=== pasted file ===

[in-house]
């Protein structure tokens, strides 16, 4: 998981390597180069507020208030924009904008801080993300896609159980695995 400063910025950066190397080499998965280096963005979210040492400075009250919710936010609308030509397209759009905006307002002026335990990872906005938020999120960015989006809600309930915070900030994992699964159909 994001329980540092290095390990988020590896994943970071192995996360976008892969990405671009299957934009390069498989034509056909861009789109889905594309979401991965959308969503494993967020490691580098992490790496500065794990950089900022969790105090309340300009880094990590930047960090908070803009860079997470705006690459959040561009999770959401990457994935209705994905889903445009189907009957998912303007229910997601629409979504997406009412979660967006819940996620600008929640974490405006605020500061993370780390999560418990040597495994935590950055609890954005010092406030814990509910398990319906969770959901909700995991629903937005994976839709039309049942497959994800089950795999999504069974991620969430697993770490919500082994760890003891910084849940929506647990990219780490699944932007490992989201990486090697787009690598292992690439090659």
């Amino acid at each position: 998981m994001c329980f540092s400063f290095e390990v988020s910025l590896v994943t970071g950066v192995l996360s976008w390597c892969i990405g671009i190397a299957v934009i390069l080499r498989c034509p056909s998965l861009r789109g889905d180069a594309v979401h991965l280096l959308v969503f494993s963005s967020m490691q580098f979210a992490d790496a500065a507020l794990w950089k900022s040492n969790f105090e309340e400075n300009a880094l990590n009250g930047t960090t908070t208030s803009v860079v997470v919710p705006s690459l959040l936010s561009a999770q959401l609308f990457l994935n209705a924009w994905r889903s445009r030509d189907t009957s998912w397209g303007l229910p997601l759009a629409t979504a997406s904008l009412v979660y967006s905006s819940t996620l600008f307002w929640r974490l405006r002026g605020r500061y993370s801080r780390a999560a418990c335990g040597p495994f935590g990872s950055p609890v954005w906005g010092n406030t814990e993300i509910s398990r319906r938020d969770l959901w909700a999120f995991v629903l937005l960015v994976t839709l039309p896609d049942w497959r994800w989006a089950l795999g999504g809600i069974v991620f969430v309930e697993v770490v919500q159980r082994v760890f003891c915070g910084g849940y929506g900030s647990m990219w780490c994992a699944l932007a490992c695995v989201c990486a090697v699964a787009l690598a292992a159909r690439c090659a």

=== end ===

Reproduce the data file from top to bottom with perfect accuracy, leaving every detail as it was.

[in-house]
């Protein structure tokens, strides 16, 4: 998981390597180069507020208030924009904008801080993300896609159980695995 400063910025950066190397080499998965280096963005979210040492400075009250919710936010609308030509397209759009905006307002002026335990990872906005938020999120960015989006809600309930915070900030994992699964159909 994001329980540092290095390990988020590896994943970071192995996360976008892969990405671009299957934009390069498989034509056909861009789109889905594309979401991965959308969503494993967020490691580098992490790496500065794990950089900022969790105090309340300009880094990590930047960090908070803009860079997470705006690459959040561009999770959401990457994935209705994905889903445009189907009957998912303007229910997601629409979504997406009412979660967006819940996620600008929640974490405006605020500061993370780390999560418990040597495994935590950055609890954005010092406030814990509910398990319906969770959901909700995991629903937005994976839709039309049942497959994800089950795999999504069974991620969430697993770490919500082994760890003891910084849940929506647990990219780490699944932007490992989201990486090697787009690598292992690439090659």
């Amino acid at each position: 998981m994001c329980f540092s400063f290095e390990v988020s910025l590896v994943t970071g950066v192995l996360s976008w390597c892969i990405g671009i190397a299957v934009i390069l080499r498989c034509p056909s998965l861009r789109g889905d180069a594309v979401h991965l280096l959308v969503f494993s963005s967020m490691q580098f979210a992490d790496a500065a507020l794990w950089k900022s040492n969790f105090e309340e400075n300009a880094l990590n009250g930047t960090t908070t208030s803009v860079v997470v919710p705006s690459l959040l936010s561009a999770q959401l609308f990457l994935n209705a924009w994905r889903s445009r030509d189907t009957s998912w397209g303007l229910p997601l759009a629409t979504a997406s904008l009412v979660y967006s905006s819940t996620l600008f307002w929640r974490l405006r002026g605020r500061y993370s801080r780390a999560a418990c335990g040597p495994f935590g990872s950055p609890v954005w906005g010092n406030t814990e993300i509910s398990r319906r938020d969770l959901w909700a999120f995991v629903l937005l960015v994976t839709l039309p896609d049942w497959r994800w989006a089950l795999g999504g809600i069974v991620f969430v309930e697993v770490v919500q159980r082994v760890f003891c915070g910084g849940y929506g900030s647990m990219w780490c994992a699944l932007a490992c695995v989201c990486a090697v699964a787009l690598a292992a159909r690439c090659a």